Microsoft Corp. MSFT, -1.56% joined other tech giants in the layoffs spotlight when the software maker confirmed plans to cut about 10,000 positions.

“Today, we are making changes that will result in the reduction of our overall workforce by 10,000 jobs through the end of [the third quarter of fiscal year 2023],” Microsoft CEO Satya Nadella wrote in a blog post on Jan. 18. “This represents less than 5 percent of our total employee base, with some notifications happening today.”

Now read: Microsoft confirms plans to lay off about 10,000 workers as tech companies cut back

Microsoft, he said, was aligning its cost structure with its revenue and with where the company sees customer demand. Nadella wrote that while customers had accelerated their digital spending during the pandemic, they are now looking to “optimize” their digital spending to do more with less. “We’re also seeing organizations in every industry and geography exercise caution as some parts of the world are in a recession and other parts are anticipating one,” he added.

The tech giant was taking a $1.2 billion charge in the second quarter related to severance costs, changes to its hardware portfolio and costs of lease consolidation as it created higher density across its workspaces.

Also see: More than 25,000 global tech workers laid off in the first weeks of 2023, says layoff tracking site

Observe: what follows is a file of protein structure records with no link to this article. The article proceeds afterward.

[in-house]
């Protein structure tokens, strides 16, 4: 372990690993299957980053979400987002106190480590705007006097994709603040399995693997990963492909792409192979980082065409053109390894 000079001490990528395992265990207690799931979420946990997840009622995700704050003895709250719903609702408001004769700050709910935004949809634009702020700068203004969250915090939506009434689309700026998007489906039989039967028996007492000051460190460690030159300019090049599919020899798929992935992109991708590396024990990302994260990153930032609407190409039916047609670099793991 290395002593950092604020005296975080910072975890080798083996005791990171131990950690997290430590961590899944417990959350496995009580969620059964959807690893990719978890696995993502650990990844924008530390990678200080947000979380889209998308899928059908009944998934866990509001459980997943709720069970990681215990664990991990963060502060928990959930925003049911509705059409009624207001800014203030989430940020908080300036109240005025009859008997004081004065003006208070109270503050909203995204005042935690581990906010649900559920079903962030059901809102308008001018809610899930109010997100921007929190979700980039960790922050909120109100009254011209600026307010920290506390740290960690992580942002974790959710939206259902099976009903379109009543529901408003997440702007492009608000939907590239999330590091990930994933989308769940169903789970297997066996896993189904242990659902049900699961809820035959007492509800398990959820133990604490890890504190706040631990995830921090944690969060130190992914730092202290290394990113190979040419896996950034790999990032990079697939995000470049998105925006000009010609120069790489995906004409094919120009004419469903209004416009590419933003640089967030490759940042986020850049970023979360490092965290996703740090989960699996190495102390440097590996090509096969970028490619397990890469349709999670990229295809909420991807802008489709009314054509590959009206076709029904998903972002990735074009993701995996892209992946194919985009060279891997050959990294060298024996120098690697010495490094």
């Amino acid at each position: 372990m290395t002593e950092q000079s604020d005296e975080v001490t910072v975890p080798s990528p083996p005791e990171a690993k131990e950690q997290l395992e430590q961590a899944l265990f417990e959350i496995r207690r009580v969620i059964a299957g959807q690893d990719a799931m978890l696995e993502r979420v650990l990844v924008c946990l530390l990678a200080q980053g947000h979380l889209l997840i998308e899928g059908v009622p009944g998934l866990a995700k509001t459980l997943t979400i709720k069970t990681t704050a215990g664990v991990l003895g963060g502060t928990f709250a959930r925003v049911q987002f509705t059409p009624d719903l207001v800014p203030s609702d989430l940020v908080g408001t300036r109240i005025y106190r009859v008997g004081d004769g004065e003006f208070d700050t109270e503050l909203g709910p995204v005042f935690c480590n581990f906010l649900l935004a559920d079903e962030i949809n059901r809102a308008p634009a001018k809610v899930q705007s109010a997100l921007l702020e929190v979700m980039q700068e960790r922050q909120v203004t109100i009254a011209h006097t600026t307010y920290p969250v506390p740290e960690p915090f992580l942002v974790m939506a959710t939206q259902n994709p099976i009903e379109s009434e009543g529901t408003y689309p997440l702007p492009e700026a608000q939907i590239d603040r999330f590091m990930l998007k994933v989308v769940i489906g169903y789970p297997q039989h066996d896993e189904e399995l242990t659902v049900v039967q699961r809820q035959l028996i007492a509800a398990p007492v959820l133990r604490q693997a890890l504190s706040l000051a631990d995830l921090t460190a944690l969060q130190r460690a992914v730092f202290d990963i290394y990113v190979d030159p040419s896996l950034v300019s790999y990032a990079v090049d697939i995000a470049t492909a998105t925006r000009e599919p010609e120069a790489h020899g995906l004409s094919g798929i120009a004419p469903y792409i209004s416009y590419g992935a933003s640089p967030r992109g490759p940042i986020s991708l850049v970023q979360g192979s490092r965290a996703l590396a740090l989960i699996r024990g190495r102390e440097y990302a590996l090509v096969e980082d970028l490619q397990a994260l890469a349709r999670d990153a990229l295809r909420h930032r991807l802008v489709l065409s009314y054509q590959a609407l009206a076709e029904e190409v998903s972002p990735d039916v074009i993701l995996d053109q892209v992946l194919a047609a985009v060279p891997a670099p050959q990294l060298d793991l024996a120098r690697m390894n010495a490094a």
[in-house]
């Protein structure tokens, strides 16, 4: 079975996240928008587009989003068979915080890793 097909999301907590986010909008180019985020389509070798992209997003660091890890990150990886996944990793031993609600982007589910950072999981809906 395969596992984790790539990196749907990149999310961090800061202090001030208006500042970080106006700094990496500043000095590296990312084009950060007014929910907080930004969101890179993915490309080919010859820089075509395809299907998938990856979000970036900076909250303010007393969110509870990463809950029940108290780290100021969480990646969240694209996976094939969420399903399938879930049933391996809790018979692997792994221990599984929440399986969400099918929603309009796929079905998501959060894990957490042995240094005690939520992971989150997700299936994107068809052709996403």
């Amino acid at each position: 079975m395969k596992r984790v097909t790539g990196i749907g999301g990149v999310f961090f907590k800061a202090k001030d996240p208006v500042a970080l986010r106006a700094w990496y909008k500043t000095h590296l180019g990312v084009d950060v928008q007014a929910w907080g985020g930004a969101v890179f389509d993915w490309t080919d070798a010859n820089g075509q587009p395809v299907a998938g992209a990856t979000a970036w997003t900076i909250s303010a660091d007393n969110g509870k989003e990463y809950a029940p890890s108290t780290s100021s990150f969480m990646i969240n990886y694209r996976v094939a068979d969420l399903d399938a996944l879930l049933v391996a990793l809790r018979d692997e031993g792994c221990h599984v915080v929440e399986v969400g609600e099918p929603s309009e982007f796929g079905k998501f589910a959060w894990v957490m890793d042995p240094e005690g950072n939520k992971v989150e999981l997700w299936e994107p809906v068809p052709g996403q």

The layoffs did not come completely out of the blue. Earlier reports from Sky News and Bloomberg indicated that Microsoft was preparing to make cuts.

In the blog post, Nadella said that while Microsoft was eliminating roles in some areas, the company would continue to hire in key strategic areas. The CEO did not specify which areas will see hiring but did describe advances in artificial intelligence as “the next major wave of computing.”


Coinbase Global Inc. COIN, -0.59% announced 950 job cuts in an attempt to cut costs.

“In 2022, the crypto market trended downwards along with the broader macroeconomy,” said Coinbase CEO Brian Armstrong, in a message to employees on Jan. 10. “We also saw the fallout from unscrupulous actors in the industry, and there could still be further contagion.”

Also read: Coinbase to cut 950 jobs and book charges of up to $163 million

The crypto exchange said it would book charges of about $149 million to $163 million for the cuts, divided between about $58 million to $68 million in cash charge relating to severance and $91 million to $95 million in stock-based compensation charges relating to the vesting of outstanding equity awards. 

The job cuts followed the company’s announcement in June that it would lay off 18% of its employees.


Cisco Systems Inc. CSCO, -0.43% began previously announced layoffs, cutting nearly 700 jobs in Silicon Valley in December, according to filings with the state of California in January.